As the Mancos School District Re-6 prepares for an extensive campus upgrade, district officials are looking for feedback.
The school board will host three informational public meetings, April 11 and 27 and May 8. The meetings will take place at 7 p.m. in Room 503 of the west wing of the school’s campus, the board’s regular meeting room.
Superintendent Brian Hanson said public feedback is important as the board moves forward.
“We’ve diligently thought this through,” he said on March 28.
There haven’t been any major campus upgrades in Mancos since the early 1990s, Hanson said. The tentative $25 million project would set up the community for at least 20-30 years, Hanson said.
School officials are pursuing four different funding sources for the project. One grant has been awarded to the district — a $110,000 Great Outdoors Colorado grant that will go toward a new elementary school playground. The board also may pursue a GOCO grant of about $375,000 for upgrades to the school athletic fields, Hanson said.
The main source of funding is a Building Excellent Schools Today, or BEST, grant from the Colorado Department of Education. District officials applied for the grant this year, and Hanson said he expects to hear whether it’s been awarded in June.
Hanson hopes that the majority of the money, about $20 million, will be awarded from the state via the BEST grant. He hopes to raise the remaining $5 million through a bond issue that will come before Mancos voters in November.
Typically, the state provides 54 percent of BEST grant funds, with the school district responsible for raising a 46 percent match of the project cost. For the Mancos project, that would mean the community would need to raise $11.5 million, Hanson said.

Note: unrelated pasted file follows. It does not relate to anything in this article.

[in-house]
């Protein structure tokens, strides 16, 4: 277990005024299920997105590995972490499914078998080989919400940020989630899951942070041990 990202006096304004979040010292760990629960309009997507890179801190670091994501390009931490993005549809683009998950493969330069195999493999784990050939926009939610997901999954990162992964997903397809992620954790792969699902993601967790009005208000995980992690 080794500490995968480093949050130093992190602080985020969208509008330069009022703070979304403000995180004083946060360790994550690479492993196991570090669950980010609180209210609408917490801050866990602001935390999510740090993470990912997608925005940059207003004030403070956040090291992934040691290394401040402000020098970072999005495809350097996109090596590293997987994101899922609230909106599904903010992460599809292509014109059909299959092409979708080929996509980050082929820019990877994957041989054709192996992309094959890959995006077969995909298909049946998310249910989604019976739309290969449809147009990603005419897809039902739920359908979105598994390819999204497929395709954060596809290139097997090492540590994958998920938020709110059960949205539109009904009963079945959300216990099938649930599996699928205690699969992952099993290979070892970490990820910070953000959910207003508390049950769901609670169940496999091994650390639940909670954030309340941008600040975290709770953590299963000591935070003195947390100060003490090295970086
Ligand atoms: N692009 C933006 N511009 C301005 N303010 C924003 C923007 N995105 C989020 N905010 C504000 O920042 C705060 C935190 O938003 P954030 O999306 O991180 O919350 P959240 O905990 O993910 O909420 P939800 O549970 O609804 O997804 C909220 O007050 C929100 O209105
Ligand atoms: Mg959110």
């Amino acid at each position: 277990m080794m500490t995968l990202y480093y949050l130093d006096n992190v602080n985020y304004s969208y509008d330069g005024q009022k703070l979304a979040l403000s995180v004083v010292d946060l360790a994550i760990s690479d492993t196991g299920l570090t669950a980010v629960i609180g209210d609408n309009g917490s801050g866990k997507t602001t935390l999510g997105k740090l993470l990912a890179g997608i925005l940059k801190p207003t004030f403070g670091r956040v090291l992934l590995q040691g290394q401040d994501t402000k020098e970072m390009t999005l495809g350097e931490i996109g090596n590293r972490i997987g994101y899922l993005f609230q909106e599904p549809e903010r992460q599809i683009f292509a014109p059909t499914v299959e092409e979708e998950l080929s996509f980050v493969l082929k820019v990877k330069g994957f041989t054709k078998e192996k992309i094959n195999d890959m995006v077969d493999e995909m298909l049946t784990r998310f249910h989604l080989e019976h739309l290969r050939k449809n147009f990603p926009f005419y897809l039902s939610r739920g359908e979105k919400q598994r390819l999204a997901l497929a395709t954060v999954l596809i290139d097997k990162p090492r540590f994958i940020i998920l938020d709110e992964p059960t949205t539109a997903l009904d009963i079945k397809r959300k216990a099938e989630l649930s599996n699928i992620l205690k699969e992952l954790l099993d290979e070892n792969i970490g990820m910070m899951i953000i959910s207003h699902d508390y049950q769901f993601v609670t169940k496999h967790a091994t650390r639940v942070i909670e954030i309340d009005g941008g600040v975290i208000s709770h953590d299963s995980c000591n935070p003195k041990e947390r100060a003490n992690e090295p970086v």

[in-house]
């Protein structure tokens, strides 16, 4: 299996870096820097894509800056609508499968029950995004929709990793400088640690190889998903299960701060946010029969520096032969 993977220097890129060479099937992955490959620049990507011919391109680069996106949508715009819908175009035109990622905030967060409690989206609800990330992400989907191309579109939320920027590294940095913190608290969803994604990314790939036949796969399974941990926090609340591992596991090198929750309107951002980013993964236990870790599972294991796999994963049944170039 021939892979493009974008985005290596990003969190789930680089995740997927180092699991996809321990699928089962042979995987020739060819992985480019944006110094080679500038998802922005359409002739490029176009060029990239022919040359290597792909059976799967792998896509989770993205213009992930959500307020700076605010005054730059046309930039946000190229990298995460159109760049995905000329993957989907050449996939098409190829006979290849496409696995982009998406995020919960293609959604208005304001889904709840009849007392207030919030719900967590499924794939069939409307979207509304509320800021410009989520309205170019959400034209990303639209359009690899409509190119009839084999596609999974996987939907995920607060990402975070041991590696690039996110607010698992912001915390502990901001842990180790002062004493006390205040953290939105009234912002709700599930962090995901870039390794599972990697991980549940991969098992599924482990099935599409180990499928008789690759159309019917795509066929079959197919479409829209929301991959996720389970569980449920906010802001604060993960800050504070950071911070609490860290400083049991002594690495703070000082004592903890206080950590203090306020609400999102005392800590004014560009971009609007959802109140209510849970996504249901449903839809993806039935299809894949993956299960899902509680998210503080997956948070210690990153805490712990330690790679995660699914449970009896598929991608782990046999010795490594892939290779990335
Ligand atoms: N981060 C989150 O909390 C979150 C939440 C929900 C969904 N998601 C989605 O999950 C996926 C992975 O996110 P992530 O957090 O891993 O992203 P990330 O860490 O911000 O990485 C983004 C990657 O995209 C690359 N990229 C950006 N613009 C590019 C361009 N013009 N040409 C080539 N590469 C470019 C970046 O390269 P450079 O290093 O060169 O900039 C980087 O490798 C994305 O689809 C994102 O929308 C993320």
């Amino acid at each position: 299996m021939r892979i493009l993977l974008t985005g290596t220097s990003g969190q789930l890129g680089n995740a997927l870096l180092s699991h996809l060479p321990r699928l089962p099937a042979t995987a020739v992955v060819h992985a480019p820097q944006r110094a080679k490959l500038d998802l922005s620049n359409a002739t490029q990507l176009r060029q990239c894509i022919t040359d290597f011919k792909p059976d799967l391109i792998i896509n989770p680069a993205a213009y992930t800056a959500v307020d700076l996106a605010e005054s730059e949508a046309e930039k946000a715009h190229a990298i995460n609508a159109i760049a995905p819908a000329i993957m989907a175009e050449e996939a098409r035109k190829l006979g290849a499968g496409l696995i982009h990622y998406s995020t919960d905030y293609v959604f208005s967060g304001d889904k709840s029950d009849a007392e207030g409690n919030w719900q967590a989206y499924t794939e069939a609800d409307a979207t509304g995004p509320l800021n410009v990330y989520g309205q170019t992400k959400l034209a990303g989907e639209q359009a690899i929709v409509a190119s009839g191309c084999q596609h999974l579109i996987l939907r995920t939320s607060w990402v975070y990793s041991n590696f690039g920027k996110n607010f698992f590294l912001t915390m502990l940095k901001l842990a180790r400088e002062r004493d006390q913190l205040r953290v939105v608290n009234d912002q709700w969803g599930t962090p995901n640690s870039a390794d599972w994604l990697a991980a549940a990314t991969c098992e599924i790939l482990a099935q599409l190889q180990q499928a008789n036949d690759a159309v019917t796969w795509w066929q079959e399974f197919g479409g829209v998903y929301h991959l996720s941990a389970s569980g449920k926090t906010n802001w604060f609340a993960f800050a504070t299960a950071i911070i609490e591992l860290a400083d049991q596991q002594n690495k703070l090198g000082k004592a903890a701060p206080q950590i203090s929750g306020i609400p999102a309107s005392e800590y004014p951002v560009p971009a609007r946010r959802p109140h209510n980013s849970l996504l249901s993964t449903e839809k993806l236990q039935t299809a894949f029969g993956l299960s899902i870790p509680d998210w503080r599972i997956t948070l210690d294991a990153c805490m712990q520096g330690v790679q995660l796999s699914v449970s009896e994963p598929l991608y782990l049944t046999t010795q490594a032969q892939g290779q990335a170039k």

That amount is higher than the maximum bond capacity of about $9.4 million the school district is permitted to raise, Hanson said. Per statute, the district qualifies for a BEST grant match reduction down to the district’s maximum bond capacity, he said.
School board members felt that $9.4 million was still too much to ask for, so they have asked for a further reduction down to a 20 percent community contribution, or about $5 million, Hanson said. The state would provide the remaining $20 million through the BEST grant.
The bond issue will ask voters within the Mancos School District to commit to raising the $5 million over the next 20 years through a property tax hike. According to Hanson, the tax hike would mean an extra $63 per year per $100,000 of assessed value for homeowners.
School board members want to be transparent and open about the process, Hanson said.
Hanson said the board discussed lowering the scope of work because of the tax commitment, but decided not to.
“That’s tough because everything is connected,” he said.
Part of the plan includes converting the performance center, which currently hosts sports events, back into a place that focuses on music and fine arts performances, he said. After that’s done, they will need a new place for sports, so they plan to convert the historic gym back into a venue that can support the school’s varsity teams, Hanson said.
“It’s all this ripple effect,” he said. “We decided to go all or nothing.”